|Statement||by Prof. Walter R. Betteridge.|
|Series||An American commentary on the Old Testament|
|Contributions||Betteridge, Walter R. b. 1863.|
|LC Classifications||BS1275 .B4|
|The Physical Object|
|Pagination||xv, 17-130 p.|
|Number of Pages||130|
|LC Control Number||15014500|
Quick outline of Deuteronomy. Recap of Israel’s journey from Egypt (Dt 1–3) Recap of Israel’s relationship with God (Dt 4–10) How to love God and keep His commandments (Dt 11–26) Blessings, curses, and restoration (Dt 27–30) The death of Moses (Dt 31–34) More books related to Deuteronomy. Joshua (next book of the Bible) Numbers. The genre of the book of Deuteronomy is not much different from that of Exodus. It is Narrative History and Law, although there is a Song from Moses just after he commissions Joshua. This song describes the History that the Israelites had experienced. Moses wrote Deuteronomy approximately B.C. The key personalities are Moses and Joshua. 2. What is the literary genre of the book of Deuteronomy as a whole? Contrary to most of the Torah, Deuteronomy is more of an “application” type of message. The author, Moses, appears to use five literary techniques when composing this book: Narrative Story Telling (Deut. , , , , , ). The Command to Leave Horeb. 1 These are the words Moses spoke to all Israel in the wilderness east of the Jordan —that is, in the Arabah —opposite Suph, between Paran and Tophel, Laban, Hazeroth and Dizahab. 2 (It takes eleven days to go from Horeb to Kadesh Barnea by the Mount Seir road.) (3 In the fortieth year, on the first day of the eleventh month, Moses proclaimed to the Israelites.
The Book of Deuteronomy. The title of Deuteronomy in Hebrew is Debarim, “words,” from its opening English title comes from the Septuagint of , deuteronomion, “copy of the law”; this title is appropriate because the book replicates much of the legal content of the previous books, serving as a “second law.”It brings to a close the five books of the Torah or Pentateuch. The book of Deuteronomy, along with Psalms and Isaiah, reveals much about the attributes of God. Thus, it is directly quoted over 40 times in the New Testament (exceeded only by Psalms and Isaiah), with many more allusions to its content. The book of Deuteronomy contains Moses’s three great final sermons to the children of Israel. “The first discourse is found in Deut. 1–4 and is introductory. The second discourse (Deut. 5–26) consists of two parts: (1) 5–11, the Ten Commandments and a practical exposition of them, (2) 12–26, a code of laws, which forms the nucleus. Peter Craigie's "The Book of Deuteronomy" was one of the first of the commentaries in the New International Commentary of the Old Testament (NICOT), having been published in Unlike some of the commentaries in the NICOT, Craigie's is, in my estimation, one that is primarily beneficial for the beginning by:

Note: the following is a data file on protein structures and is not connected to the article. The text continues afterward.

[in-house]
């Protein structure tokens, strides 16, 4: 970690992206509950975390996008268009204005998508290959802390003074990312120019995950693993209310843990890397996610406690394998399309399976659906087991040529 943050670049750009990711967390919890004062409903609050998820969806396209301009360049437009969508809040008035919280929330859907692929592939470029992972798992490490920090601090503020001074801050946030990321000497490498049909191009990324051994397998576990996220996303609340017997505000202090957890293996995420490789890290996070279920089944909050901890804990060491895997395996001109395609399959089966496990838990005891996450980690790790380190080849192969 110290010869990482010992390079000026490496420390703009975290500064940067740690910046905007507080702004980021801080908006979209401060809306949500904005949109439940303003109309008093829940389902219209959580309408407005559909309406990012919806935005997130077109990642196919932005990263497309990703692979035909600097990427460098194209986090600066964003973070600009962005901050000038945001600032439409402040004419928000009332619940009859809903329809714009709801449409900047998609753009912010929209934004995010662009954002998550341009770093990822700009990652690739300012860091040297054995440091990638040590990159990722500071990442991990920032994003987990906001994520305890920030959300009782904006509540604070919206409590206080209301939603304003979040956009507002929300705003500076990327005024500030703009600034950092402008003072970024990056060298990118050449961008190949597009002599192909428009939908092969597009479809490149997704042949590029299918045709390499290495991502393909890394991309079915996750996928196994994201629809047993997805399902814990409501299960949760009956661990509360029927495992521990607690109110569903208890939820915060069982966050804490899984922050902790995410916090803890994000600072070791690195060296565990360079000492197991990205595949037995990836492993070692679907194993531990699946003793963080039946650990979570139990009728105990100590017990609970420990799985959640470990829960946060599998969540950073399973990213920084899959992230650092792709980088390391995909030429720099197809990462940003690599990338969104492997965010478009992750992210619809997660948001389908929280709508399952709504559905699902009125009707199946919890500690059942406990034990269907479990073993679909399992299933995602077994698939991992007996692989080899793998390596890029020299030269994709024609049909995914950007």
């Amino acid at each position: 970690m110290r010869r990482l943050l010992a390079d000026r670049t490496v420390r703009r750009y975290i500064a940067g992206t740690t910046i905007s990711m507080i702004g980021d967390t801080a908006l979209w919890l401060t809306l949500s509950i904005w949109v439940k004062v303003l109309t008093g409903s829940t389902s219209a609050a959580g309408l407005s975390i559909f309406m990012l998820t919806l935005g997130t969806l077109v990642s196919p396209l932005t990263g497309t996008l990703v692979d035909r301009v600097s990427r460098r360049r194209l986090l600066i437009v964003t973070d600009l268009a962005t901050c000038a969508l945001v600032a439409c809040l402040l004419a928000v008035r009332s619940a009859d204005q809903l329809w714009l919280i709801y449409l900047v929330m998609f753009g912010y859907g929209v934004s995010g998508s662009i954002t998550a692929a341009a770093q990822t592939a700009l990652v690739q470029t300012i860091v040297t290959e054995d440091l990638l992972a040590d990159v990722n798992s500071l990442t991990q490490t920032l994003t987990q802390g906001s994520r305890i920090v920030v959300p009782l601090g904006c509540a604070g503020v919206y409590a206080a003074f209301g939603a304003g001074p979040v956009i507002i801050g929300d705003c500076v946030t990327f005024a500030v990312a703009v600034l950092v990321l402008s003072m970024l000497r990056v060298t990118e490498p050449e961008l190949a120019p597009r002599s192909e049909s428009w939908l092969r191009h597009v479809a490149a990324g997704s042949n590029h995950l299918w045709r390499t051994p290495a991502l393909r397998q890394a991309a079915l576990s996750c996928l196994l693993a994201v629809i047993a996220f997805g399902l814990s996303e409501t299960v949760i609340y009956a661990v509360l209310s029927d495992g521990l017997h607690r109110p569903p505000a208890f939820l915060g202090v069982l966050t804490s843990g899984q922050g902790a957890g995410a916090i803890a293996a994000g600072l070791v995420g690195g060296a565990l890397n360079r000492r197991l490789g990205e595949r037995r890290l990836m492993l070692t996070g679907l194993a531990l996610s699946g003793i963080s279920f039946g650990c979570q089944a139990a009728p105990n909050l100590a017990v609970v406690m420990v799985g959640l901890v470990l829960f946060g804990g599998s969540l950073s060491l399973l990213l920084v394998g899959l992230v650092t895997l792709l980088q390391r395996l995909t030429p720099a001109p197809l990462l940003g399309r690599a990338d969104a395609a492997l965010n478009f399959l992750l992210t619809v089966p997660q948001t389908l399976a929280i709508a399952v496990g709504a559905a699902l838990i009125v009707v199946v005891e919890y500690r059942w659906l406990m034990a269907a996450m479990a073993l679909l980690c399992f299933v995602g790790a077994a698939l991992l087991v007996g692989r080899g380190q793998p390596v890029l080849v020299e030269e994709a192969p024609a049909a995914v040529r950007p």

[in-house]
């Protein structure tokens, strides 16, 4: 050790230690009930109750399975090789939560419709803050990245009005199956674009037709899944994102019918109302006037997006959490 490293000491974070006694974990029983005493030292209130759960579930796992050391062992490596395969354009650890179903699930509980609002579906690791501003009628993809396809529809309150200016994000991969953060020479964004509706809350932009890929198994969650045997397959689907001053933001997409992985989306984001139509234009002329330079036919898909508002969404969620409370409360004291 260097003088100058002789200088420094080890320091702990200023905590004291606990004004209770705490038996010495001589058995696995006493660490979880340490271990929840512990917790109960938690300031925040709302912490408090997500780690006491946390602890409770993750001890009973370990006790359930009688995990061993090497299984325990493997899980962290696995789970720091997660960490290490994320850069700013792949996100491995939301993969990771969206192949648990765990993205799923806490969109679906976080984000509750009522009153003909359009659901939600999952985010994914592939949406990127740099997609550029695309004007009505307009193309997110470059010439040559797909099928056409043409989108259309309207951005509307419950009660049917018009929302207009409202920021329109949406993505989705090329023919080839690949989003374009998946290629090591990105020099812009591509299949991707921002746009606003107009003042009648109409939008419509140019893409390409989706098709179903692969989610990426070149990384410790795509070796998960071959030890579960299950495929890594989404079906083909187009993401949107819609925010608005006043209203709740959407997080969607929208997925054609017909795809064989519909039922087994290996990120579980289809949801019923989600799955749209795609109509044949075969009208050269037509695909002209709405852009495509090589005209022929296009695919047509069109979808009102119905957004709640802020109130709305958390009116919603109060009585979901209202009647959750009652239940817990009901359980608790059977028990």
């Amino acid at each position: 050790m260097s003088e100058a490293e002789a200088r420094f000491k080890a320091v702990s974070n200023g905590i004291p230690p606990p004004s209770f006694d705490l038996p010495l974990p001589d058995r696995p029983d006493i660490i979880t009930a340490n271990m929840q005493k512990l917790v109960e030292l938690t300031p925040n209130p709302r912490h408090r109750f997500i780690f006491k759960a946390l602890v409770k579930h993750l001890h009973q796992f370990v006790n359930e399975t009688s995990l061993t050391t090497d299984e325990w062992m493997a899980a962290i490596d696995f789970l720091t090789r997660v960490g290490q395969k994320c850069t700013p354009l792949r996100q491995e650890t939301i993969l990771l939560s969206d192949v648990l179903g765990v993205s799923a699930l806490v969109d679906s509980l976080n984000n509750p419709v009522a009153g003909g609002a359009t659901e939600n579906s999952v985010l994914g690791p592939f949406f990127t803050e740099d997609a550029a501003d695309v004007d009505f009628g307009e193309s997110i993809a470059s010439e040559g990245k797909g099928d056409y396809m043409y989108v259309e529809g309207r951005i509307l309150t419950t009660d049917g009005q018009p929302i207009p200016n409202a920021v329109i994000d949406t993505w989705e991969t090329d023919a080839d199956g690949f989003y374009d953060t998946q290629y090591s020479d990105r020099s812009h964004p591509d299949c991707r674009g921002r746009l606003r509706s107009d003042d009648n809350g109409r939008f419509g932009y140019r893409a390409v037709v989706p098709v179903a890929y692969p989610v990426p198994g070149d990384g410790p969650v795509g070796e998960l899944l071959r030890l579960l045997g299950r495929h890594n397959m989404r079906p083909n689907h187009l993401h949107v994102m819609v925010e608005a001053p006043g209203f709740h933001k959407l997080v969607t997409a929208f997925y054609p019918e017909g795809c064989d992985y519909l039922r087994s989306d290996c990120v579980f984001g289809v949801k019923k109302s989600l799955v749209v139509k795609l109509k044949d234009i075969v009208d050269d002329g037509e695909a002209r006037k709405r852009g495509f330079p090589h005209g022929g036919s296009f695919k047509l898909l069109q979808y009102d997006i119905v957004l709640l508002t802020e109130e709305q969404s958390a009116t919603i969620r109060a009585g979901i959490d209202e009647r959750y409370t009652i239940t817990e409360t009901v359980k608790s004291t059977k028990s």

DEUTERONOMY SUMMARY. Deuteronomy is the last book of the Pentateuch. Its name means second law. As it is actually repetition of the law already given there in Exodus, Leviticus and Numbers. It is a sermon Moses gave to the Israelites before they entered into the promised land. Moses recalls the events of there history and the law. Author: Moses wrote the Book of Deuteronomy, which is in fact a collection of his sermons to Israel just before they crossed the Jordan. “These are the words which Moses spoke” (). Someone else (Joshua, perhaps) may have written the last chapter. Date of Writing: These sermons were given during the day period prior to Israel’s entering the Promised Land. In the book of Deuteronomy Moses is writing a series of speeches to the people of Israel in the plains of Moab on the day before they entered the land of Canaan, the promised land. these messages are intended to speak to every member of the congregation of Israel, not just the religious. Deuteronomy, (“Words”), fifth book of the Old Testament, written in the form of a farewell address by Moses to the Israelites before they entered the Promised Land of Canaan. The speeches that constitute this address recall Israel’s past, reiterate laws that Moses had communicated to the people a.